Perhaps this will make America look at it's gun laws again. Perhaps American people will change their attitude towards their ideas of the 'right' to posess a gun, or any weapon. Less access to weapons. Stringent licencing and permits.
I realise many Americans use guns for hunting, and that this is legitimate sport. However holding a gun for personal protection assumes that one will have to use it. It speaks of a country where one lives with the paranoia of not being safe in your own home.
There have been fatal accidents where children have played with guns where the weapon has not been safely locked away.
I wonder if Americans realise people like myself don't think their country is safe to visit. That there is an overarching crime culture that is armed both with knives and guns. That American people are exposed to this threat of violence within their culture simply by having this 'right' to bear weapons.
I remember we have had several amnesty hand-in's for weapons. Where people holding knives and guns have simply handed them in at the police station. It's a matter of choice not to own a weapon.
I realise that with a huge change of attitude there will be a lot of gunshops out of business, and that if the trading of guns in any transaction were to become obsolete many people who supply weapons will have to find another means of income.
I also have great sympathy for those who are mentally ill. The young man who did this terrible thing and then shot himself has slipped through the net of mental health care. It isn't criminal to have mental health issues.
Not to have treatment for them, when in this modern age of psychiatry and councelling services so much can be done to help people who suffer with dreadful internal trauma seems as though there may be a lack of understanding, funding, and care for this huge part of the health service in America.
I am open about having Bi-Polar Disorder. This just means I suffer with depression and mania if I do not get correct treatment. I have a community psychiatric nurse who visits me for an hour usually every two weeks, and I can phone her any time I want in case I feel something is not right. I normally see my specialist every three months, although If we know I am going through something like moving house which we are at the moment, I can request to see her on a monthly basis.
This is better than ending up in the psychiatric ward every year over the winter period. It isn't that the ward is an awful place, far from it, just that it's avoidable. This puts less stress on my Husband and the service itself. With all this help I have learned to pretty well manage my own symptoms. There is a good life to be had even if someone does occasionally need more care than at other times. It's a safety net that simply doesn't seem to have been in place for this young man.
Perhaps Mental Health Services have been the poor relation of the General Health services in the past, and I assume in America that the user must pay for this type of treatment. However perhaps the answer is to make this aspect of the American Health Service to be state funded. Also to raise awareness of the symptoms so that they can be treated much sooner.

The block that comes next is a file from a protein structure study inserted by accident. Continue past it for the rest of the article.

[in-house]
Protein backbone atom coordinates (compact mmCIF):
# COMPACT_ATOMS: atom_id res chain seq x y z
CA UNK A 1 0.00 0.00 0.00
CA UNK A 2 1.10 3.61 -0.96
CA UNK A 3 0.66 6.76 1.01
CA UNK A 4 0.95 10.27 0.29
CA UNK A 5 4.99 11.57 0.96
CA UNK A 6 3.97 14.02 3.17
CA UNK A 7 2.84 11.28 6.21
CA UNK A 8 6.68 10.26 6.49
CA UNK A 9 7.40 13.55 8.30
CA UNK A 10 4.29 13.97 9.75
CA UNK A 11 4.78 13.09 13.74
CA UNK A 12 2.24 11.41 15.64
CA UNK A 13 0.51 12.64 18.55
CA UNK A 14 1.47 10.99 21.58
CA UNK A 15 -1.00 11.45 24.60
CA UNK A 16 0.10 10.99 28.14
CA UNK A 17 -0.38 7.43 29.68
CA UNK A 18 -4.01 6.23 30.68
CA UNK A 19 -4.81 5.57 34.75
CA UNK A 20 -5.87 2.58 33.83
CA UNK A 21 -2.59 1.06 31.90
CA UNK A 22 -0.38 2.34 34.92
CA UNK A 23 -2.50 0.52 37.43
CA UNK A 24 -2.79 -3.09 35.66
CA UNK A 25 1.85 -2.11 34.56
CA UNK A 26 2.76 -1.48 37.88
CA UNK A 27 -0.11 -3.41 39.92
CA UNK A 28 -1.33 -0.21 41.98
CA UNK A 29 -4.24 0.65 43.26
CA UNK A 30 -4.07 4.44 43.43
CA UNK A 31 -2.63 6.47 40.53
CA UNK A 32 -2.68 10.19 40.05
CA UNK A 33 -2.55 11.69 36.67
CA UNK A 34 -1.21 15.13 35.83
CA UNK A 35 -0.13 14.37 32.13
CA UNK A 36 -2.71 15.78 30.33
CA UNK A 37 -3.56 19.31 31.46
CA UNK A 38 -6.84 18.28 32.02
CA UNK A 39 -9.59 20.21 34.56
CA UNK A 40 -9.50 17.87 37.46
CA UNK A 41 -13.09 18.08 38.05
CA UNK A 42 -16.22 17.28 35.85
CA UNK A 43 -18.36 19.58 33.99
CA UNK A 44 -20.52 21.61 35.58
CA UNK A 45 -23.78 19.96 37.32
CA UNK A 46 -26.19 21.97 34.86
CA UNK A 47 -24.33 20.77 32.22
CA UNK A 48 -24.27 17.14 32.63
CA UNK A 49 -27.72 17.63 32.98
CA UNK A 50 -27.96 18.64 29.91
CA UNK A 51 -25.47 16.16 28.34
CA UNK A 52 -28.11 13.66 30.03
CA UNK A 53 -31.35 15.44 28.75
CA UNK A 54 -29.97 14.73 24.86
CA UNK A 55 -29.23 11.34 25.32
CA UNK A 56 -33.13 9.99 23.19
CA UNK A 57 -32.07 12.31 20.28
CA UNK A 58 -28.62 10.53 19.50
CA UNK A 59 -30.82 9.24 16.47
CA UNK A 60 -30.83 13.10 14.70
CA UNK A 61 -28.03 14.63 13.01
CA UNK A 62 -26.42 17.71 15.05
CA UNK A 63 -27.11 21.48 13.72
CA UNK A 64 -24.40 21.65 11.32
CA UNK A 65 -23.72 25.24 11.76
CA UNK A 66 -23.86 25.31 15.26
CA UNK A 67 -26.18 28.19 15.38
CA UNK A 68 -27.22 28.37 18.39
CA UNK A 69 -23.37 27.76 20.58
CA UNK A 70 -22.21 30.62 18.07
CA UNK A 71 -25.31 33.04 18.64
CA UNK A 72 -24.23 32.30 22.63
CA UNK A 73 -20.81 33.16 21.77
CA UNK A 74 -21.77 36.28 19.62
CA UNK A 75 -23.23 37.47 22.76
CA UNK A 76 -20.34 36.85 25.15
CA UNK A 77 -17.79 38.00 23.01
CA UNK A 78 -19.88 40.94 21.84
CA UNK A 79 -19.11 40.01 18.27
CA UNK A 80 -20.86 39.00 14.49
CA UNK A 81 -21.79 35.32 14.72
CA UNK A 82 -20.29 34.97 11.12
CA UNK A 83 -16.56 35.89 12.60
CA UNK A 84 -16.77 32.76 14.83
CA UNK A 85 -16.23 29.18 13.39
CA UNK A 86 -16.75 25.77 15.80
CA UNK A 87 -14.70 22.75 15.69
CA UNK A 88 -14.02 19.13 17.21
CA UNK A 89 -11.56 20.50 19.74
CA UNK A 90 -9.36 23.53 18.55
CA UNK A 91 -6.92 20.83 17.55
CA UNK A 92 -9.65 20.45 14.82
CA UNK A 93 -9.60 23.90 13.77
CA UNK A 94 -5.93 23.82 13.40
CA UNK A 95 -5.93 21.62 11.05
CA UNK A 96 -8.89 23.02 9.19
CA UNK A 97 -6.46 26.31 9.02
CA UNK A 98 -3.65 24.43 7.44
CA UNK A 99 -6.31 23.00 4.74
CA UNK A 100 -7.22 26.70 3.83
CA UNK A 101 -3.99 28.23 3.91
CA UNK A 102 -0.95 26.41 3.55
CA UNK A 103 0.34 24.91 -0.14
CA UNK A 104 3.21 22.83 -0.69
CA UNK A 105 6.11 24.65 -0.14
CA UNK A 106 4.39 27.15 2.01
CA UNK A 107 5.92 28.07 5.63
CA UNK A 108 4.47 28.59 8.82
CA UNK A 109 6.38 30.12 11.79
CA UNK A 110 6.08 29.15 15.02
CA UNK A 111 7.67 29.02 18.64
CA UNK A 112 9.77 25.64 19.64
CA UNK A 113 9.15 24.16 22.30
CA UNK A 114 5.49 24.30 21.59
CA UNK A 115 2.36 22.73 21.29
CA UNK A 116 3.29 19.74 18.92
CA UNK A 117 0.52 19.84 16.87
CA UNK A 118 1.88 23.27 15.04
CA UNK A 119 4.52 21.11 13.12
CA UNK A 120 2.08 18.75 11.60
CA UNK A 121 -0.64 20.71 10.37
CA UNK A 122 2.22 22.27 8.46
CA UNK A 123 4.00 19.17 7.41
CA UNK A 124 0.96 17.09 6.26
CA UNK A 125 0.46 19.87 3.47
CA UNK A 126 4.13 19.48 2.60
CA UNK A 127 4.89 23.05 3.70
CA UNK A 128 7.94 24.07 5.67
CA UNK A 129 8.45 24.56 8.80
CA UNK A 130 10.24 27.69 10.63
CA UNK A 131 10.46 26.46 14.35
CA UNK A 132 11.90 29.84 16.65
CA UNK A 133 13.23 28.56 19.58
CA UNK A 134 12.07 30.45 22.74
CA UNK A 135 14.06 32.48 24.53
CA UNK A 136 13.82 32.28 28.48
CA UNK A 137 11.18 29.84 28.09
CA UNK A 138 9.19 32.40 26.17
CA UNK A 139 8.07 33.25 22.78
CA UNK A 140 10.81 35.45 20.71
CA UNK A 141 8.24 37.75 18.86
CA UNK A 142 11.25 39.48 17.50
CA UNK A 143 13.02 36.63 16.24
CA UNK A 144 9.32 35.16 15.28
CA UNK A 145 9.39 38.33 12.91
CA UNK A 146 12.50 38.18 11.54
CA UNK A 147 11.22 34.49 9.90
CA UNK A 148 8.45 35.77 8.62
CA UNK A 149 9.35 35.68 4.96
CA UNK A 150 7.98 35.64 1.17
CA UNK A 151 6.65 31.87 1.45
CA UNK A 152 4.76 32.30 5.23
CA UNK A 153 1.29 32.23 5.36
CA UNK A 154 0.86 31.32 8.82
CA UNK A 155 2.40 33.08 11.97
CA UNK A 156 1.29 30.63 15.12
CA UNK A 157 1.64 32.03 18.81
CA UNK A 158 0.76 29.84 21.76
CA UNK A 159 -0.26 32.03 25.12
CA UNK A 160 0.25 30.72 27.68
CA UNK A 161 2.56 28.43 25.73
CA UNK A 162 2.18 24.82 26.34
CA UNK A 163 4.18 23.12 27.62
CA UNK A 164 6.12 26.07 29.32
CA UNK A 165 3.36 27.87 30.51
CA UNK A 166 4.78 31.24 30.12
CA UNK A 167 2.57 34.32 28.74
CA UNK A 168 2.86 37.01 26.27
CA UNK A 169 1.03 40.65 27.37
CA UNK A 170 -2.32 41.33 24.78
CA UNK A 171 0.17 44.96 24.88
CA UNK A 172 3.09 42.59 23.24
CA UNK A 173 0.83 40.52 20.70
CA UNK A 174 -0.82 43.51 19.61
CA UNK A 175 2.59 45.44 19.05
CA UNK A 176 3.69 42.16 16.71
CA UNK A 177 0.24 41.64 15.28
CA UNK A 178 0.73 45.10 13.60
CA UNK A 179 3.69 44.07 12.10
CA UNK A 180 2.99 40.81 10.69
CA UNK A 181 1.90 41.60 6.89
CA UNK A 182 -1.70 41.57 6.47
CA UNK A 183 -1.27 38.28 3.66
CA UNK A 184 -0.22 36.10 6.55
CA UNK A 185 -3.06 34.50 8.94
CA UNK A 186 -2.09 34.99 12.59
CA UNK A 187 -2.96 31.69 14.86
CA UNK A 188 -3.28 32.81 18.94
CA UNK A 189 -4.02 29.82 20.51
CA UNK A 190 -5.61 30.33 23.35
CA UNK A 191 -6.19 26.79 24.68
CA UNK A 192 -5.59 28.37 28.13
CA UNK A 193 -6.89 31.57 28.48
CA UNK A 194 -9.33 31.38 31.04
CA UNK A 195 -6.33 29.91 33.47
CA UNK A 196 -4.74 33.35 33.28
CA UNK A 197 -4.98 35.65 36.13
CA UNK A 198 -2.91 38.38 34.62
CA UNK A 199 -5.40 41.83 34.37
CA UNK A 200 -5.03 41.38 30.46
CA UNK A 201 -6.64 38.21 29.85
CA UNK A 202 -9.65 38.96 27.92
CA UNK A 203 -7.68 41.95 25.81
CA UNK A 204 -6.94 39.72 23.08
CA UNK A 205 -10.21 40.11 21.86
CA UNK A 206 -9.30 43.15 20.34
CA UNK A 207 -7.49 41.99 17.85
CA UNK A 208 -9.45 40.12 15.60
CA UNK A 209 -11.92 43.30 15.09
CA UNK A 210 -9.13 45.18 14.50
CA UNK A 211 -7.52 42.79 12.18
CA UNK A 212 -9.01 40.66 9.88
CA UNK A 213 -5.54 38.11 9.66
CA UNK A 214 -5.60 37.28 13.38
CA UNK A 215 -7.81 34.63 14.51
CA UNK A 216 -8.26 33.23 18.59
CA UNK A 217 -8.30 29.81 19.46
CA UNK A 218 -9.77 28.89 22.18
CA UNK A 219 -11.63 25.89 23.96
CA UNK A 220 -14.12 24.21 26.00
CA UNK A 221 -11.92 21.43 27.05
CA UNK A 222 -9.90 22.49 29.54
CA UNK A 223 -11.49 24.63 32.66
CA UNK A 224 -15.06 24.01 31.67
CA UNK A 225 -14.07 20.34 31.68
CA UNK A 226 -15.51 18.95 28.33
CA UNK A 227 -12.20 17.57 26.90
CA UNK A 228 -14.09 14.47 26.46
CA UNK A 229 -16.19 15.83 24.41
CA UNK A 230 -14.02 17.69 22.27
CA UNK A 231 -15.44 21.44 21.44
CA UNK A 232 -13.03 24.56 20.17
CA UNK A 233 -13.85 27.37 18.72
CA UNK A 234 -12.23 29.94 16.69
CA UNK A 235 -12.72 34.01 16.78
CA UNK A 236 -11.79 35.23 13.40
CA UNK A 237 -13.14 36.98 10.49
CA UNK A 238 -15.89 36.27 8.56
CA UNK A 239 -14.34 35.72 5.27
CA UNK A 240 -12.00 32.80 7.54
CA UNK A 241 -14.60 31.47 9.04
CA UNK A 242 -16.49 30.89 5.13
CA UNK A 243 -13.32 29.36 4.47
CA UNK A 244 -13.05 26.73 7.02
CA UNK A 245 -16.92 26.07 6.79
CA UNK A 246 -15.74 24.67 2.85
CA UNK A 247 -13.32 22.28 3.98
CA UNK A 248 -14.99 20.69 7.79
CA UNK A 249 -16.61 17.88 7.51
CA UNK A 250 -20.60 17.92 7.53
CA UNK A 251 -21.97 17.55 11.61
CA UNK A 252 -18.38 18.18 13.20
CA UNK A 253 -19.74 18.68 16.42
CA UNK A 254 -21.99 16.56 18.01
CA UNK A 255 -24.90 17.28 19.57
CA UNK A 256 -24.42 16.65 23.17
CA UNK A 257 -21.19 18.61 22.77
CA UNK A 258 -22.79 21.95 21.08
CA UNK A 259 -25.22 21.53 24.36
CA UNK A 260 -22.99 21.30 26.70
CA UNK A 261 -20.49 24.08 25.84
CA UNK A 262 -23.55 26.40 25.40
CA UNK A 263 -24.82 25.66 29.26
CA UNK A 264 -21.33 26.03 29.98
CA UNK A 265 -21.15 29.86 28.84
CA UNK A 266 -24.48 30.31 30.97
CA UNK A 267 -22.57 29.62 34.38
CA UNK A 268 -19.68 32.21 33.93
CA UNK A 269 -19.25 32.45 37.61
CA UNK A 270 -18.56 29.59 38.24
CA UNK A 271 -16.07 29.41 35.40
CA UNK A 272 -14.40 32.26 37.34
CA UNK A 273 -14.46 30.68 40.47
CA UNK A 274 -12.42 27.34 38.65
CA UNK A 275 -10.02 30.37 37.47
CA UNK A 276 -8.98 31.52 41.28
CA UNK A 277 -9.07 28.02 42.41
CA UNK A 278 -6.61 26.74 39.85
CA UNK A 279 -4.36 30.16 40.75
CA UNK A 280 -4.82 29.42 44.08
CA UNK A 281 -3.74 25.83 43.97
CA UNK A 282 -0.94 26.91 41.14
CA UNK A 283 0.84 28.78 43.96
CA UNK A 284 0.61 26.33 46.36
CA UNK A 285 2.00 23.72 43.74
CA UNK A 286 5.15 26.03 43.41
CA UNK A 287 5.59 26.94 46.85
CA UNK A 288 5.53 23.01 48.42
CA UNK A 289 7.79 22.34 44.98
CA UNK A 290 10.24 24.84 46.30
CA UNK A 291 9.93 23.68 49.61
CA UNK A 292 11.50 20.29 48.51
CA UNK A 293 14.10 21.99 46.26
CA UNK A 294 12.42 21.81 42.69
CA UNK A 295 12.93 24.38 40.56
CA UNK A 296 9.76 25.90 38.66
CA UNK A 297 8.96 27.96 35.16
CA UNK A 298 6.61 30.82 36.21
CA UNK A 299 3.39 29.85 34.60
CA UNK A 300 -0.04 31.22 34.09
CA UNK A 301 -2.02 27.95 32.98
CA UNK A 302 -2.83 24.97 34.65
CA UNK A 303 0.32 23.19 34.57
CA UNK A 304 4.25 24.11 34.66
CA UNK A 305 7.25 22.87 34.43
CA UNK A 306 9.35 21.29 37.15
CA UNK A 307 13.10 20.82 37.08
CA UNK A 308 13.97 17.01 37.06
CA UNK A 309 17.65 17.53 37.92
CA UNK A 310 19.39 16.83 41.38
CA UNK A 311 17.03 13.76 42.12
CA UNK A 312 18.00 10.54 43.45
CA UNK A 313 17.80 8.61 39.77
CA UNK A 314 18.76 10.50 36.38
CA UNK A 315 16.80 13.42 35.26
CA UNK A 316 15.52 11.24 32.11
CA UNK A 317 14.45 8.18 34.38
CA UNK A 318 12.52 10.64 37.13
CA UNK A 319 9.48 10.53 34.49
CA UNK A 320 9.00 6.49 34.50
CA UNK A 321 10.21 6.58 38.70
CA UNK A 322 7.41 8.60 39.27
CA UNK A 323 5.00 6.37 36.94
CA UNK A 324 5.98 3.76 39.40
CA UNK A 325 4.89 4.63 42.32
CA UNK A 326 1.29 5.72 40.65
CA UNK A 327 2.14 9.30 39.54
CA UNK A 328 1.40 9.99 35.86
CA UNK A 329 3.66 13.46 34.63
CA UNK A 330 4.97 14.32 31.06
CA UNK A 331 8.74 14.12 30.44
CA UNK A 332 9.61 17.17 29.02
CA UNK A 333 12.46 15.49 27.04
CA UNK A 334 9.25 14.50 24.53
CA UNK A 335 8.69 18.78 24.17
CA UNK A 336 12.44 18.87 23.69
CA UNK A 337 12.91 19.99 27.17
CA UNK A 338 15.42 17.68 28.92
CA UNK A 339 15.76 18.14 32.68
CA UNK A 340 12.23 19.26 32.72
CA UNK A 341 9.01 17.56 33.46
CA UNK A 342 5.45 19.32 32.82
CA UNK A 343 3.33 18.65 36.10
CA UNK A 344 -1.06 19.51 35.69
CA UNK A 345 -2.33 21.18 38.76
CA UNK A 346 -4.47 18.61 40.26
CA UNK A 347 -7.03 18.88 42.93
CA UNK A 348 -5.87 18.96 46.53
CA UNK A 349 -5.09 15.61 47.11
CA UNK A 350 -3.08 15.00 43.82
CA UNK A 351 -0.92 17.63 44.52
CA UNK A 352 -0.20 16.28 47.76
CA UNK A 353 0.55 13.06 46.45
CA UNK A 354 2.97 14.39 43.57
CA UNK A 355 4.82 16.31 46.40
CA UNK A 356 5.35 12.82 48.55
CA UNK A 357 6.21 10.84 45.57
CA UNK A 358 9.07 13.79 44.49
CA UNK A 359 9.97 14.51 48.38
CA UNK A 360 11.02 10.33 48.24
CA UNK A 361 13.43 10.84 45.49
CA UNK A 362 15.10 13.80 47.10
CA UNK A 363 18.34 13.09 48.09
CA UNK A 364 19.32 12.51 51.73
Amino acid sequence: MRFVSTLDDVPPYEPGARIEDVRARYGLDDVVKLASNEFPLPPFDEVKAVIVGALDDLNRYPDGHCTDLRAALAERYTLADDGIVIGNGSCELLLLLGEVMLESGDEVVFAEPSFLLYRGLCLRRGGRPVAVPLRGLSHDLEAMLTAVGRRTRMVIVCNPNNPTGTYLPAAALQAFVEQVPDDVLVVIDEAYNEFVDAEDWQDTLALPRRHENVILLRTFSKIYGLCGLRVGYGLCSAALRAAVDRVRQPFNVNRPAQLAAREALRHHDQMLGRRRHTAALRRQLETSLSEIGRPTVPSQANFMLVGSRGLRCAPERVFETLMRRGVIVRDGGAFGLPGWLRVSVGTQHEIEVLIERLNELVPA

Young people do sometimes need professional help, and learning to recognise what kind of behaviour needs treatment as soon as possible must come from all those involved with them. Dishing out anti-depressants from Doctors is not the answer. There are always deeper issues and psychosis underlying depression. Poverty, poor home life, and lack of relatedness to other people. Fear of stigma does stop people getting help as soon as they know things aren't right.
Even family members live with this denial that one of their own needs treatment. It isn't intentional, it's a kind of blindness. They have lived with their loved ones symptoms for so long they don't see them as symptoms any longer. That's just the way they are.
There is no guarantee that someone with mental health problems will even choose to get help that is offered or take prescribed medication that usually takes a few months to actually start working. Believe me, feeling bad when depressed is no description of the place you are in. It can be dire, like a never ending vortex of gut wrenching anxiety. Paralysing, suffocating, leaving one on the verge of physical sickness over weeks. An inability to perform even the most basic things like making a cup of tea.
It is possible to get better. Or perhaps stay in long periods of remission where you are stable and can get on with life. Perhaps even holding down a job, or helping out regularily with some charity work. Modern attitudes to mental illness are concerned with treating the whole person, not just the symptoms they present.
Perhaps the greatest breakthrough of all is not to be thought of as different, to be able to socialise, to feel good about yourself even though there may well be another episode somewhere in the future that will need the help from the psychiatric team to pull through.
Yes life with Bi-Polar is a life of see-sawing ups and downs, but they do not have to be extreme now that the meds are so good, and don't affect your quality of life with side effects.
Untreated mental health problems lead to extreme behavioural problems. Some of them as tragic as murder of family, and young children. It has to be the wider society that takes an active caring attitude towards people who are mentally unwell.
There is as Reb Jeff says no one simple answer, but a many faceted approach to the issues surrounding this dreadful tragic event that will affect the lives of so many parents, brothers and sisters and family members of each person who has lost their life in a way that echoes other massacres of this kind in the past.